The suggestion was made – ‘wouldn’t it be cool if you could watch insects in real time with the same magnification as with your macro lens?’ And yes, it would be but does such a thing exist, can you get closer than a few metres to look at insects with a pair of binoculars. Enter the Pentax Papilio in either 6.5x or 8.5x magnification.
The online reviews were very good, but I have to admit, that I was a bit skeptical of the one that said they could count the segments on the antennae of a butterfly. But, with a minimum focus distance of 0.5m and the potential to use them for birding as well I had to give them a go. I got the 6.5×21 version as it should make it easier to track an insect about.
First up, was a moth that I saw at work – it looked a bit tiny with the naked eye, but with the bins I saw texture on the wings, white lines across it and little furry feet. I have no idea about the segments in the antennae as it didn’t appear to have any. This is what it looked like through my point and shoot camera – and I could eventually manage to ID it as a chocolate tip moth. Very cute, very furry and sticking two fingers up to the moth people that wouldn’t come and do any moth trapping at work because we didn’t have any interesting moths – it is all relative!
However, this was only a limited test and I needed to try them out in the garden and see what was there. First test – bees in the front garden zipping about the rosemary. I have been trying to ID them, and I know some are probably red mason bees, but others look different, and behave differently, rarely stopping to nectar at all, these looked much greyer, almost white on the thorax and head. My bins passed the first test. Not only did I get a good view of the female mason bees (as shown on forget-me-not below), but I discovered that the others were male mason bees. They aren’t grey at all, just very blonde and very furry with quite long antennae. I was confused as well by some of what thought were females but which looked grey on the thorax with a red abdomen – my new bins showed that this was a result of having lots of rosemary pollen stuck to their hairs! As a result I am fairly confident in my Osmia bicornis ID skills. It’s amazing how orange and how furry these bees look in close up!
I watched a couple of hoverflies, well, hovering, one was definitely a marmalade hoverfly, but I couldn’t ID the other, but I could even watch their legs and feet tentatively making contact with the rosemary flower as they touched down – amazing!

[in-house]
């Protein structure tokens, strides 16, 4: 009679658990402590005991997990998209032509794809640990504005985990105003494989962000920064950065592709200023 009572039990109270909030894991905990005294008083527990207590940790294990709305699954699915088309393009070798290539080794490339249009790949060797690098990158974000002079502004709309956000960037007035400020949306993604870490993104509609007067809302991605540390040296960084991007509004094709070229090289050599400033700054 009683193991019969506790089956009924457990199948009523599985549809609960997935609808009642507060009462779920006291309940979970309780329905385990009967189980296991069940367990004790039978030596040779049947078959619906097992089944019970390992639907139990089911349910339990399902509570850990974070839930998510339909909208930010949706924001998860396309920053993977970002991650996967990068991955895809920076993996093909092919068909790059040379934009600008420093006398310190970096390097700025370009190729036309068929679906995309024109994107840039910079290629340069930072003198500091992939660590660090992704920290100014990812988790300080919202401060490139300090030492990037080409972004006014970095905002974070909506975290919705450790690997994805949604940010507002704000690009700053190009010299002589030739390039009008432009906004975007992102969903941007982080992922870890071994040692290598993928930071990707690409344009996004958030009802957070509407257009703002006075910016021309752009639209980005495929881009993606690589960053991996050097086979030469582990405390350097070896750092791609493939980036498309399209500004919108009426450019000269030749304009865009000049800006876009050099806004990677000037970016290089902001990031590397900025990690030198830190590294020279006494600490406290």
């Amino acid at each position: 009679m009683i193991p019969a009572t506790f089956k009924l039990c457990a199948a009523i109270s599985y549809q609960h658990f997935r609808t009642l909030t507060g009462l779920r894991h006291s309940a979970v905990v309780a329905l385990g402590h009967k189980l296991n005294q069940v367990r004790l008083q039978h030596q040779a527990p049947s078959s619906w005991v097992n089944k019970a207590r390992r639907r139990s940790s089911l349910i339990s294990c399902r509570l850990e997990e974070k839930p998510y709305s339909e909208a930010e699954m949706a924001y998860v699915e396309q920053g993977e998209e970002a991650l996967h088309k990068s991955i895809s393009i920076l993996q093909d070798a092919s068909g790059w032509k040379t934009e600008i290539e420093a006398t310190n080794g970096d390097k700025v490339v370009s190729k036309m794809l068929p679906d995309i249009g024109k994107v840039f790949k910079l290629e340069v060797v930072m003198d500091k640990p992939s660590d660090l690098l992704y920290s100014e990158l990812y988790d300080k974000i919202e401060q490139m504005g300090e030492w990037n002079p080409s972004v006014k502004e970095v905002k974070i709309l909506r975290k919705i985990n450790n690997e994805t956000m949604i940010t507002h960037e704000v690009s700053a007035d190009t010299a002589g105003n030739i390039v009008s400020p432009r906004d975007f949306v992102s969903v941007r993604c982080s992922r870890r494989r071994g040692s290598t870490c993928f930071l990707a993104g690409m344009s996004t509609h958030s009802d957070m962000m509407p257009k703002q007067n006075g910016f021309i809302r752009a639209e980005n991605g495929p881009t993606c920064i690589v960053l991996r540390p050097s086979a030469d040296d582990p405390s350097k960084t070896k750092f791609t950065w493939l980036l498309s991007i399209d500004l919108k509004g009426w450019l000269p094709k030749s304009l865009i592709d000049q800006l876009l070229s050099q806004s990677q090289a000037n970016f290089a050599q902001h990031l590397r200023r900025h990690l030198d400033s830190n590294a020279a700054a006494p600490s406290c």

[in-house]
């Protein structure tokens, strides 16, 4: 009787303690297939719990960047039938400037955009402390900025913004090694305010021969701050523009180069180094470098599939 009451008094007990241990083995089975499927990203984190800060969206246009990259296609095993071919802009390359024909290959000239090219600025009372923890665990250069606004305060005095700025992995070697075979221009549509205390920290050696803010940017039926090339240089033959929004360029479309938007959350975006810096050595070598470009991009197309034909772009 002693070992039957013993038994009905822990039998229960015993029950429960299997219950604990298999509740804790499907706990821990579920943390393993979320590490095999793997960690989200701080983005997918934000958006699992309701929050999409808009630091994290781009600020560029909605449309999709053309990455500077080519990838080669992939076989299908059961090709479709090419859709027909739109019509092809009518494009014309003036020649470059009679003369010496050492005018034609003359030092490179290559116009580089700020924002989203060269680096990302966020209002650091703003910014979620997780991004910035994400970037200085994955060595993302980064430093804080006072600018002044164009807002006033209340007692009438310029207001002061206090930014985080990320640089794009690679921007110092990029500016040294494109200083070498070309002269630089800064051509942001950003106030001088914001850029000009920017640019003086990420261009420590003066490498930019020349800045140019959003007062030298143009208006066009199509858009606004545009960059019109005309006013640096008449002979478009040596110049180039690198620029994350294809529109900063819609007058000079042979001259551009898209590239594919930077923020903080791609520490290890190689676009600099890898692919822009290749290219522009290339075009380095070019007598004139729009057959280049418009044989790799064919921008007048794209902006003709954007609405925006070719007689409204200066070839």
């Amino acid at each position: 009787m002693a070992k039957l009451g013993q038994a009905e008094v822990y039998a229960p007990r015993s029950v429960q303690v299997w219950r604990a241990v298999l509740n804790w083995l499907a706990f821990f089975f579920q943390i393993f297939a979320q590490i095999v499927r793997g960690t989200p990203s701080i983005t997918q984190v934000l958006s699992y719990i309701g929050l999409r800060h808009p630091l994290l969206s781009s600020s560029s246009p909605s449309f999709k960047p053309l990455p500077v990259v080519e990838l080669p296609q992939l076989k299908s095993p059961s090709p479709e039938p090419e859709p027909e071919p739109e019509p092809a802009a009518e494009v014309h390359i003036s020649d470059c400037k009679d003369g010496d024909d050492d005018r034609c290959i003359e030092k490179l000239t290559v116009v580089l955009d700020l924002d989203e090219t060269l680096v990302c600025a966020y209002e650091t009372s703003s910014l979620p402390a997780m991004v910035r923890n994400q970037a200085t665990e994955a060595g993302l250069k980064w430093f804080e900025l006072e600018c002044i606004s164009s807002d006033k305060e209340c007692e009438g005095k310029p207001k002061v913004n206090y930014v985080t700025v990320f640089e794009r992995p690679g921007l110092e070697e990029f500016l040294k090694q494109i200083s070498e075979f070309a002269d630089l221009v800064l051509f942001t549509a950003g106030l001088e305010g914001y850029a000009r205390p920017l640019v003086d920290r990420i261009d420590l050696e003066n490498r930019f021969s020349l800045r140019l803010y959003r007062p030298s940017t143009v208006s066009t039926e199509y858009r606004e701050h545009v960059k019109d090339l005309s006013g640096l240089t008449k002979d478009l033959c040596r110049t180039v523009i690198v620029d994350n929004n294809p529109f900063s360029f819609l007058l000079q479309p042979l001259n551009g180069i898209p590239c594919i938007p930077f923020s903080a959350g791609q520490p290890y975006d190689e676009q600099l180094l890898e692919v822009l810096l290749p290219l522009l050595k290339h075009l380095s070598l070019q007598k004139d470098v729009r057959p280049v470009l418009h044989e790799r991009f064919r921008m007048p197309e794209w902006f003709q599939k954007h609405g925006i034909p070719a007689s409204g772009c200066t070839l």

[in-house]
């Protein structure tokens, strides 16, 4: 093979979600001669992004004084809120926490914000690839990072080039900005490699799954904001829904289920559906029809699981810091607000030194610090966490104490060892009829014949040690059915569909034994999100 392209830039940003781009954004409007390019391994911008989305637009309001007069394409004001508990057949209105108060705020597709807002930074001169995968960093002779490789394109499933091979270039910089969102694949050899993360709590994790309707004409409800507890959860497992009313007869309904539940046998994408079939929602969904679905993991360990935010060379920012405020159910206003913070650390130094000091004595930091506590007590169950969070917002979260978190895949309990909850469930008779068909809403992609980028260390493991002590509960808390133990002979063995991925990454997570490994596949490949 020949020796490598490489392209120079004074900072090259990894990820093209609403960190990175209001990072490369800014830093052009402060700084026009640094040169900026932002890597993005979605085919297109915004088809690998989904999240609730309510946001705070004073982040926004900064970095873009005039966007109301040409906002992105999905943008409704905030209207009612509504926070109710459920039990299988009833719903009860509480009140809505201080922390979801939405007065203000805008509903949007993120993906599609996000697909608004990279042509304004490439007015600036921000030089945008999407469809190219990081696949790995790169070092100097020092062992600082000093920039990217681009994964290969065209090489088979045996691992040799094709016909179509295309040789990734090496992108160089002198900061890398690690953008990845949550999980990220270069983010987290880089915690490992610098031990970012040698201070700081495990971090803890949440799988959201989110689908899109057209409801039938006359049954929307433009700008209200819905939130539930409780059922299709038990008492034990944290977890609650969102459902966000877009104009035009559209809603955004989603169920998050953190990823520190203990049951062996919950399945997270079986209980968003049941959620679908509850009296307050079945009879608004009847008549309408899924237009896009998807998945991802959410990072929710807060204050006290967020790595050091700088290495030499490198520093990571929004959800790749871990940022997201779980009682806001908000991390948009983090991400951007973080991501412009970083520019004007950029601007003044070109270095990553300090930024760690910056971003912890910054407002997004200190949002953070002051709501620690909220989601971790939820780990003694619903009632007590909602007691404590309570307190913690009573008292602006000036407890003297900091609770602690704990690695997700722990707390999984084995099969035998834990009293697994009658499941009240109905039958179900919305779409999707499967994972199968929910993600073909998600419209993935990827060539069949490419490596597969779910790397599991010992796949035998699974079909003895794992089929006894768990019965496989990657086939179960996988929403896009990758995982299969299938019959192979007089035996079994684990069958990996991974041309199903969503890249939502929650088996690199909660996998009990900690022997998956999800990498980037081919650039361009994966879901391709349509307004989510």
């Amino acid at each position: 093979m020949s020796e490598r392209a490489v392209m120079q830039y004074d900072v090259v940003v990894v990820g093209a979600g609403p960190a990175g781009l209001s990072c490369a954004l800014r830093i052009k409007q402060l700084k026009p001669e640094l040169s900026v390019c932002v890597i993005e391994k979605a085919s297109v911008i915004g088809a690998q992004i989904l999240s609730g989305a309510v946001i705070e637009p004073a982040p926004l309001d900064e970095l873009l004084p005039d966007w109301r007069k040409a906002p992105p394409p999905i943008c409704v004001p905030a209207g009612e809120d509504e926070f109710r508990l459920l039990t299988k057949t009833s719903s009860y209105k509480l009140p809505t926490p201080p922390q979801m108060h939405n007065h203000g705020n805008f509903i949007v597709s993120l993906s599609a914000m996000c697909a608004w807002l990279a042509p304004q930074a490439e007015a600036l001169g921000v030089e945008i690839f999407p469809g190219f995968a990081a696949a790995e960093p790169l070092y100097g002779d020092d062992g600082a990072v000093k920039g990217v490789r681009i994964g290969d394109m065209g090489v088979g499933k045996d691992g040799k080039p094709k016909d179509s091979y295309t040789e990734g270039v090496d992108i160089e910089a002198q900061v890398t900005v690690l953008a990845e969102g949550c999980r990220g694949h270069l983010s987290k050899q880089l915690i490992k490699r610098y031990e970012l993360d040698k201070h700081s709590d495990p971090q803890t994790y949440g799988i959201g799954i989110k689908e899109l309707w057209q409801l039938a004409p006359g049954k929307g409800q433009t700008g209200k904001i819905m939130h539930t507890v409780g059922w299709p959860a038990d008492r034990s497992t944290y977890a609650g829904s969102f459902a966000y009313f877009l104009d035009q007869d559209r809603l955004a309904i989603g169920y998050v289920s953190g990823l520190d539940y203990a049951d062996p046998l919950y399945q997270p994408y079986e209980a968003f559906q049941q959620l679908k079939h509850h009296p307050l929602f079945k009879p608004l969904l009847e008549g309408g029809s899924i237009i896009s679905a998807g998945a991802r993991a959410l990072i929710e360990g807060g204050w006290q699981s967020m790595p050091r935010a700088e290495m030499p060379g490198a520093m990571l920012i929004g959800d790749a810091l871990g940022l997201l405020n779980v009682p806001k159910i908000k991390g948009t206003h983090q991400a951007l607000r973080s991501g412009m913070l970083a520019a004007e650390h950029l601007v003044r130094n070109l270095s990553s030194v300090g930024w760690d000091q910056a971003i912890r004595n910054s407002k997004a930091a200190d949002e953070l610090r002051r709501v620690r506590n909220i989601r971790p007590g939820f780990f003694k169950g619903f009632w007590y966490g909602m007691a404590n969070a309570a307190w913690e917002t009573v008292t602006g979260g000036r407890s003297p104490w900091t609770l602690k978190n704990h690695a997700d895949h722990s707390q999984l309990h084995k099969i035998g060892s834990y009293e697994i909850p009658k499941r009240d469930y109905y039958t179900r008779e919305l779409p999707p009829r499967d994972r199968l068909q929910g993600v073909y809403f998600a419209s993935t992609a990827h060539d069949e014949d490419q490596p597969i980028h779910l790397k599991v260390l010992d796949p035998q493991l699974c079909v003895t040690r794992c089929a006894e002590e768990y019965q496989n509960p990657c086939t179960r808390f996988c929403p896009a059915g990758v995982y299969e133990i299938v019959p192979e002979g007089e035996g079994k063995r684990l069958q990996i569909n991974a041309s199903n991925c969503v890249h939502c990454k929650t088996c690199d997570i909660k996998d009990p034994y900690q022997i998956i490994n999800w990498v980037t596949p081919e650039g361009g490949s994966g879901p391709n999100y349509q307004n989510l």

A bigger test for the bins though was in the back garden – it is usually much gloomier due to the large amount of foliage shading the area. I wasn’t sure that I would find anything to look at, but I was wrong. I watched a spider tense itself under a leaf when a fly landed on the top surface, only to be thwarted as the fly took off again after a quick clean. I saw a tiny yellow and black fly on a hazel leaf that I wouldn’t have even noticed otherwise. It was less than 5mm long, yellow underneath, with orange legs and a yellow almost checkerboard pattern on the top of the abdomen / thorax. It had a yellow head with a blackish stripe between its eyes and thing yellow stripes on its scutellum. It is not the kind of thing I would be able to take a picture of, but I think I managed to ID it from my notes as a grass fly, Chlorops sp.
The good thing about the bins is that they show you things you would never have seen otherwise (either with or without a macro lens). I saw a moth crawl out from under a leaf. It was tiny and looked like a black speck and I probably would have thought it was just that if I hadn’t seen it arrive. It had glossy purple black wings and a yellow head and legs. It was so small I couldn’t even get a good picture with my macro lens. This is as good as it gets:
This is a fern smut moth Psychoides filicivora, I had never noticed them before amongst our many ferns! Now I’ve seen quite few of them crawling around at the bottom of the garden.
So, the verdict. The view through the bins is even better than through a macro lens – not least because it is in real time and works without a tripod in poor light. The only downside is that there is some barrel distortion, but it doesn’t ruin the view. Can you count the segments on a butterfly’s antenna? I still don’t know because I haven’t seen a butterfly since I got them, but my guess is yes.
My new bins are opening up a whole new world full of creatures or behaviours I’d never noticed before, and I’m afraid I’m going to be boring you with lots more mini beasts that are inhabiting the garden.